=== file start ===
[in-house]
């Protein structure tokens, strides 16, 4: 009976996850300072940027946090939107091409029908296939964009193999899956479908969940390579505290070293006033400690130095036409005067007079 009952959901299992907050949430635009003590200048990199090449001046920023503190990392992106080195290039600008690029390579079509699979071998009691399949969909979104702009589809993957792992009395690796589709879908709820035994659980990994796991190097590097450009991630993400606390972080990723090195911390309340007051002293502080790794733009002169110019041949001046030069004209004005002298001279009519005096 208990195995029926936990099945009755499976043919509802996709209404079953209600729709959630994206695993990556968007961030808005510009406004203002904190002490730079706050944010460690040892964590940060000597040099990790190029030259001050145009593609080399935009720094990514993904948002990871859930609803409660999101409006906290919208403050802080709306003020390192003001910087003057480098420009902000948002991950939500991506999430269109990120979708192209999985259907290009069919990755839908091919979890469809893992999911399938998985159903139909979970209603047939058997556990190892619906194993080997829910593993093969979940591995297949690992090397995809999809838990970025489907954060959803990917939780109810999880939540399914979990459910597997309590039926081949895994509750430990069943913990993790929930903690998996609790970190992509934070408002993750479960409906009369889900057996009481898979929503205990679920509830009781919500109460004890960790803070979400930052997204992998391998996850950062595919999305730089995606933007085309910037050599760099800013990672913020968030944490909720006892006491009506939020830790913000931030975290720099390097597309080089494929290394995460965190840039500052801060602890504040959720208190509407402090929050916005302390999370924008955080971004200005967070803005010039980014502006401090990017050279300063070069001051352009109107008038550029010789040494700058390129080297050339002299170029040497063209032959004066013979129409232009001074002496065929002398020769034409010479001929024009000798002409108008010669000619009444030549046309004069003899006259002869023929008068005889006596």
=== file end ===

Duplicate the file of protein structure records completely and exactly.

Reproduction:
[in-house]
């Protein structure tokens, strides 16, 4: 009976996850300072940027946090939107091409029908296939964009193999899956479908969940390579505290070293006033400690130095036409005067007079 009952959901299992907050949430635009003590200048990199090449001046920023503190990392992106080195290039600008690029390579079509699979071998009691399949969909979104702009589809993957792992009395690796589709879908709820035994659980990994796991190097590097450009991630993400606390972080990723090195911390309340007051002293502080790794733009002169110019041949001046030069004209004005002298001279009519005096 208990195995029926936990099945009755499976043919509802996709209404079953209600729709959630994206695993990556968007961030808005510009406004203002904190002490730079706050944010460690040892964590940060000597040099990790190029030259001050145009593609080399935009720094990514993904948002990871859930609803409660999101409006906290919208403050802080709306003020390192003001910087003057480098420009902000948002991950939500991506999430269109990120979708192209999985259907290009069919990755839908091919979890469809893992999911399938998985159903139909979970209603047939058997556990190892619906194993080997829910593993093969979940591995297949690992090397995809999809838990970025489907954060959803990917939780109810999880939540399914979990459910597997309590039926081949895994509750430990069943913990993790929930903690998996609790970190992509934070408002993750479960409906009369889900057996009481898979929503205990679920509830009781919500109460004890960790803070979400930052997204992998391998996850950062595919999305730089995606933007085309910037050599760099800013990672913020968030944490909720006892006491009506939020830790913000931030975290720099390097597309080089494929290394995460965190840039500052801060602890504040959720208190509407402090929050916005302390999370924008955080971004200005967070803005010039980014502006401090990017050279300063070069001051352009109107008038550029010789040494700058390129080297050339002299170029040497063209032959004066013979129409232009001074002496065929002398020769034409010479001929024009000798002409108008010669000619009444030549046309004069003899006259002869023929008068005889006596």